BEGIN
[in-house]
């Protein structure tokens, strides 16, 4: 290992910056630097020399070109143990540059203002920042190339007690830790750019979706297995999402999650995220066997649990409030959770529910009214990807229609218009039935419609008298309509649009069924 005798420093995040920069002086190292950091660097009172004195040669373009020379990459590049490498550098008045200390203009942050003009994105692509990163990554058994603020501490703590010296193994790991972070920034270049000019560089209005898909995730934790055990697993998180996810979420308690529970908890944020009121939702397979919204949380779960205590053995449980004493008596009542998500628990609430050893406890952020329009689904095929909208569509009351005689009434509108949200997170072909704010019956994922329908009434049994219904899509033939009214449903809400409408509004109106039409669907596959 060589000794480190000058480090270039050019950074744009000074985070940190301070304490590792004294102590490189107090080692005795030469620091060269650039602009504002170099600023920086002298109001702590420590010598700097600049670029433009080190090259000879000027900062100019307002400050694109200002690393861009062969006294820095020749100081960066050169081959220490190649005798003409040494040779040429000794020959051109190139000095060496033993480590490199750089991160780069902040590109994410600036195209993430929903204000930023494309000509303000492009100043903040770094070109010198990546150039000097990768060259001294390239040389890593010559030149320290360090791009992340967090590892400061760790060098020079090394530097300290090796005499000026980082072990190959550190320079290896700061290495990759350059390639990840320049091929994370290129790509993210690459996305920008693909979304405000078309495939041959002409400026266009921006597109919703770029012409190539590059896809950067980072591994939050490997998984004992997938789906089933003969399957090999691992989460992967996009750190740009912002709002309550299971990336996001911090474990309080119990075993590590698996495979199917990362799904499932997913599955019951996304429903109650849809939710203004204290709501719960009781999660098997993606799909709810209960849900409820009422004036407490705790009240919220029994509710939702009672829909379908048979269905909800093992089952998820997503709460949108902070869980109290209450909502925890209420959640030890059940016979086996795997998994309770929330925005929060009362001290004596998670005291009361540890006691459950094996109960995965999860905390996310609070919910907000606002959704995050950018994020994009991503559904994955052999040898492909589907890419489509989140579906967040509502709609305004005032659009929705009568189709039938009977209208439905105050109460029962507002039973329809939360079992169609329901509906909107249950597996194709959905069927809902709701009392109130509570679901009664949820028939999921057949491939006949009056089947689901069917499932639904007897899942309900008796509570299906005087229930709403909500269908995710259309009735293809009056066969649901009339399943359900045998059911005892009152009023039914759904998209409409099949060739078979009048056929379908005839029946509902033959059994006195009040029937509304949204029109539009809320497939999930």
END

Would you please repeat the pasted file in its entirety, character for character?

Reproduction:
[in-house]
């Protein structure tokens, strides 16, 4: 290992910056630097020399070109143990540059203002920042190339007690830790750019979706297995999402999650995220066997649990409030959770529910009214990807229609218009039935419609008298309509649009069924 005798420093995040920069002086190292950091660097009172004195040669373009020379990459590049490498550098008045200390203009942050003009994105692509990163990554058994603020501490703590010296193994790991972070920034270049000019560089209005898909995730934790055990697993998180996810979420308690529970908890944020009121939702397979919204949380779960205590053995449980004493008596009542998500628990609430050893406890952020329009689904095929909208569509009351005689009434509108949200997170072909704010019956994922329908009434049994219904899509033939009214449903809400409408509004109106039409669907596959 060589000794480190000058480090270039050019950074744009000074985070940190301070304490590792004294102590490189107090080692005795030469620091060269650039602009504002170099600023920086002298109001702590420590010598700097600049670029433009080190090259000879000027900062100019307002400050694109200002690393861009062969006294820095020749100081960066050169081959220490190649005798003409040494040779040429000794020959051109190139000095060496033993480590490199750089991160780069902040590109994410600036195209993430929903204000930023494309000509303000492009100043903040770094070109010198990546150039000097990768060259001294390239040389890593010559030149320290360090791009992340967090590892400061760790060098020079090394530097300290090796005499000026980082072990190959550190320079290896700061290495990759350059390639990840320049091929994370290129790509993210690459996305920008693909979304405000078309495939041959002409400026266009921006597109919703770029012409190539590059896809950067980072591994939050490997998984004992997938789906089933003969399957090999691992989460992967996009750190740009912002709002309550299971990336996001911090474990309080119990075993590590698996495979199917990362799904499932997913599955019951996304429903109650849809939710203004204290709501719960009781999660098997993606799909709810209960849900409820009422004036407490705790009240919220029994509710939702009672829909379908048979269905909800093992089952998820997503709460949108902070869980109290209450909502925890209420959640030890059940016979086996795997998994309770929330925005929060009362001290004596998670005291009361540890006691459950094996109960995965999860905390996310609070919910907000606002959704995050950018994020994009991503559904994955052999040898492909589907890419489509989140579906967040509502709609305004005032659009929705009568189709039938009977209208439905105050109460029962507002039973329809939360079992169609329901509906909107249950597996194709959905069927809902709701009392109130509570679901009664949820028939999921057949491939006949009056089947689901069917499932639904007897899942309900008796509570299906005087229930709403909500269908995710259309009735293809009056066969649901009339399943359900045998059911005892009152009023039914759904998209409409099949060739078979009048056929379908005839029946509902033959059994006195009040029937509304949204029109539009809320497939999930």